The territorial coinage minted for the Philippines was locked in an exchange rate of two Pesos to one Dollar, and issued in denominations of Half, One, Five, Ten, Twenty, and Fifty Centavos, and One Peso. The Half Centavo proved useless in commerce and was withdrawn from circulation in 1904, and owing to a rise in silver prices the silver denominations (Ten centavos on up) were all reduced in size and alloy in 1907. In 1908, the San Francisco mint was finally authorized to coin base metal cents, and was thus positioned to take over all coinage production for the Philippines after that. After 1912 the Peso ceased to be minted. Such was the state of the coinage for the Philippines when the United States decided to establish a branch mint in the Philippines to take over the role then occupied by the San Francisco mint.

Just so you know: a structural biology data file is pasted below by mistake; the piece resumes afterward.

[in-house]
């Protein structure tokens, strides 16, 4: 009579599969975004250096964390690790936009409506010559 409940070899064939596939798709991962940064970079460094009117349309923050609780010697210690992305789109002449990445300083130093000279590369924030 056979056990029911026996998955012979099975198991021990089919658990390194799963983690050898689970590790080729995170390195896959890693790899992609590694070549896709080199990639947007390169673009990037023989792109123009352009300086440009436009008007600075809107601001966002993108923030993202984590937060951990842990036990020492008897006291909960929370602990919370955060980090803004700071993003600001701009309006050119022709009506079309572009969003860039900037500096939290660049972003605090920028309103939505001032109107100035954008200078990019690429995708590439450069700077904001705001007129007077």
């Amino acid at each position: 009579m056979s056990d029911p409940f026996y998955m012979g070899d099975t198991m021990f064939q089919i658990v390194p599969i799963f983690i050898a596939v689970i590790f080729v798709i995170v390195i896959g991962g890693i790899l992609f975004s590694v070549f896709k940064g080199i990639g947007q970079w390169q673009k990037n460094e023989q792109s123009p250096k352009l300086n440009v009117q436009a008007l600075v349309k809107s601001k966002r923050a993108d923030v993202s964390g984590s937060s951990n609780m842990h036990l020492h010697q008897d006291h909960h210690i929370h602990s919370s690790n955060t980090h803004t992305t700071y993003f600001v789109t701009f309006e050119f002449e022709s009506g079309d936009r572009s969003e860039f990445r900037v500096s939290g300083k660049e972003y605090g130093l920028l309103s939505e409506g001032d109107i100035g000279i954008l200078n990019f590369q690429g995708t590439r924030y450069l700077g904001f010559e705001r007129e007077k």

In 1920, the Manila Mint was reopened under United States auspices, and was the first (and to date only) U.S. branch mint lowp-config.phped outside the Continental United States. It produced coins until 1922 and then again from 1925 to 1941, when the Japanese Empire invaded the Philippines during World War II. The mint was operated under Japanese auspices during the occupation. No U.S. coins were produced at Manila after 1941 due to the occupation and to Philippine independence in 1946, although Philippine coinage did take place at the other U.S. mints in 1944 through 1946 (all dated 1944 and 1945 only). The mint also produced a special coinage for the inmates at the Culion Leper Colony. The building housing the mint was destroyed during the retaking of the city in 1945.